To Build A Fire by Jack London, 1908
The magic trick:
Inclusion of the dog
Evidently, London did not include the dog in the version of this story that was published in 1902. Big mistake. The dog is the key. The dog is the baseline of instinctive wisdom against which the man is judged. The man is brash, bold, and foolish; undone by his own hubris. The dog, meanwhile, is in tune with nature. The dog knows when to bow to the cold and stay resting by a good fire. Without the dog, the story becomes a mere adventure story. With the dog, it’s an adventure story with a memorable moral compass. And that’s quite a trick on London’s part.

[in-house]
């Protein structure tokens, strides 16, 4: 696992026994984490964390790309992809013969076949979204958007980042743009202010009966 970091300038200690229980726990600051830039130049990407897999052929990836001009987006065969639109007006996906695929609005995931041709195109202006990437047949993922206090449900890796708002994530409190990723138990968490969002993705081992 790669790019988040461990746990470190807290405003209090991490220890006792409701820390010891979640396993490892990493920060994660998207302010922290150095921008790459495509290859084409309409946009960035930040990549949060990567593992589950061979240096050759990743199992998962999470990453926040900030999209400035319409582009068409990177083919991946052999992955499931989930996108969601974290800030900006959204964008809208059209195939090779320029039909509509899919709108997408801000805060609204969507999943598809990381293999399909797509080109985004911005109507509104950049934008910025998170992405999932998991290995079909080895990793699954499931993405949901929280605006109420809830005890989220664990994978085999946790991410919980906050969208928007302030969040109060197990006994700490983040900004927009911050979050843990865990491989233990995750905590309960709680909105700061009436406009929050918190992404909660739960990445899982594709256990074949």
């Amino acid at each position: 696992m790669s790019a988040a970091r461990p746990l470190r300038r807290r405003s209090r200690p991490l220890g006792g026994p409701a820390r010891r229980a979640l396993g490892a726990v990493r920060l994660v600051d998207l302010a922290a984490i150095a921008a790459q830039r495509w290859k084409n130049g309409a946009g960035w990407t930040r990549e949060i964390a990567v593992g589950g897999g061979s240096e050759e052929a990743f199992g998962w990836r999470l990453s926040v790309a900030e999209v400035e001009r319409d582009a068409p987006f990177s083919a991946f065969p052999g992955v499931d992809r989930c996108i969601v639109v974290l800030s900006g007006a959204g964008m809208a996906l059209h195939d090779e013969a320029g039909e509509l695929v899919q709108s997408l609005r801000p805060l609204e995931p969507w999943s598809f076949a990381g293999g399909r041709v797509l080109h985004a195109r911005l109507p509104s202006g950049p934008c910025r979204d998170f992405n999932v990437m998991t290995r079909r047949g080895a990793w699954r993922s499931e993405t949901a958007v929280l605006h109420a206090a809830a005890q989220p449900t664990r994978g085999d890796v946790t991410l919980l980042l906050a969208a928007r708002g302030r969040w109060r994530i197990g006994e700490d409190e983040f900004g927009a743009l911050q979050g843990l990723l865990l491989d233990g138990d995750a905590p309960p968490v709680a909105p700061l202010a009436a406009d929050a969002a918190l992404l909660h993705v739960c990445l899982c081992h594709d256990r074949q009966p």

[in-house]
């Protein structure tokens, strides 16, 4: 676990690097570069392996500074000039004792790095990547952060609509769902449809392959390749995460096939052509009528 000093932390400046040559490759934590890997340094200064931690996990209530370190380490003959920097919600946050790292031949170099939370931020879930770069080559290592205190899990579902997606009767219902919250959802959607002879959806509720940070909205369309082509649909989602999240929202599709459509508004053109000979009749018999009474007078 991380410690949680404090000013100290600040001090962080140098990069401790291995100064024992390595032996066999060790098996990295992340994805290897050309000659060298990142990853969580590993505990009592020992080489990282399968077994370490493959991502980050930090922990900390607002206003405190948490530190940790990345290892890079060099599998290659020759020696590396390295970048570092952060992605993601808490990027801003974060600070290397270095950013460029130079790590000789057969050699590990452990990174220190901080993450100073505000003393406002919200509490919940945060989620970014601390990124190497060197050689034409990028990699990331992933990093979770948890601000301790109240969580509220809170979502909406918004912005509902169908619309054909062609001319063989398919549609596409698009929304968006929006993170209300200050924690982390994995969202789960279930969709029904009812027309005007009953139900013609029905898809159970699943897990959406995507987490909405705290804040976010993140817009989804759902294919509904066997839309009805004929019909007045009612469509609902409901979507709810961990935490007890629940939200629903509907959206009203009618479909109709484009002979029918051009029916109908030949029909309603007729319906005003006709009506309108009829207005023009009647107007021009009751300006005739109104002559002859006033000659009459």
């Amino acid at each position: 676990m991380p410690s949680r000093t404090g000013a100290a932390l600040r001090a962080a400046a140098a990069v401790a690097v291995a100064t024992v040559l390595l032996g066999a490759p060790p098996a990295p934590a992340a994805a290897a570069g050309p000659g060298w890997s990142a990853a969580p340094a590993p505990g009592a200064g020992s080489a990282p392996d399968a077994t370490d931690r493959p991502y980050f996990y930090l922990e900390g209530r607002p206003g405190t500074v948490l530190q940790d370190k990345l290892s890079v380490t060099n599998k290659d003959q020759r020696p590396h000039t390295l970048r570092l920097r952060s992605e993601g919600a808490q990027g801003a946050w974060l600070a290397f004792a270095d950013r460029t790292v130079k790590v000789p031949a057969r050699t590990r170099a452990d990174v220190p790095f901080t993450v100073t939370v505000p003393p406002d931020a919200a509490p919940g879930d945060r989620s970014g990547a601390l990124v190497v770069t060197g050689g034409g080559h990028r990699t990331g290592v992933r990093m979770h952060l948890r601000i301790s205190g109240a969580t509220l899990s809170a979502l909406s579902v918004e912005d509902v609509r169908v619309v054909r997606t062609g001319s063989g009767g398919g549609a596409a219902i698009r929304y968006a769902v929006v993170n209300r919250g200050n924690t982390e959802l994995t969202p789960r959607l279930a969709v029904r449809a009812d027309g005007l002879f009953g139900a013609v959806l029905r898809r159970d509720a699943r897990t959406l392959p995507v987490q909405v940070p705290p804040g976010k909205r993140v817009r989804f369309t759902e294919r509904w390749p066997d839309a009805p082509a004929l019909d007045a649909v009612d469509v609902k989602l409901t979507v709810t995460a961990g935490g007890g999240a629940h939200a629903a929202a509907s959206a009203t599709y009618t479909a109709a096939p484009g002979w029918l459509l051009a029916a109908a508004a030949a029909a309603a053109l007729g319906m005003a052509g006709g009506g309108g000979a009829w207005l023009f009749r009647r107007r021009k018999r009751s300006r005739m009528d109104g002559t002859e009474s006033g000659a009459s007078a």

The dog was disappointed and yearned back toward the fire. This man did not know cold. Possibly all the generations of his ancestry had been ignorant of cold, of real cold, of cold one hundred and seven degrees below freezing-point. But the dog knew; all its ancestry knew, and it had inherited the knowledge. And it knew that it was not good to walk abroad in such fearful cold. It was the time to lie snug in a hole in the snow and wait for a curtain of cloud to be drawn across the face of outer space whence this cold came. On the other hand, there was no keen intimacy between the dog and the man. The one was the toil-slave of the other, and the only caresses it had ever received were the caresses of the whiplash and of harsh and menacing throat-sounds that threatened the whip-lash. So the dog made no effort to communicate its apprehension to the man. It was not concerned in the welfare of the man; it was for its own sake that it yearned back toward the fire.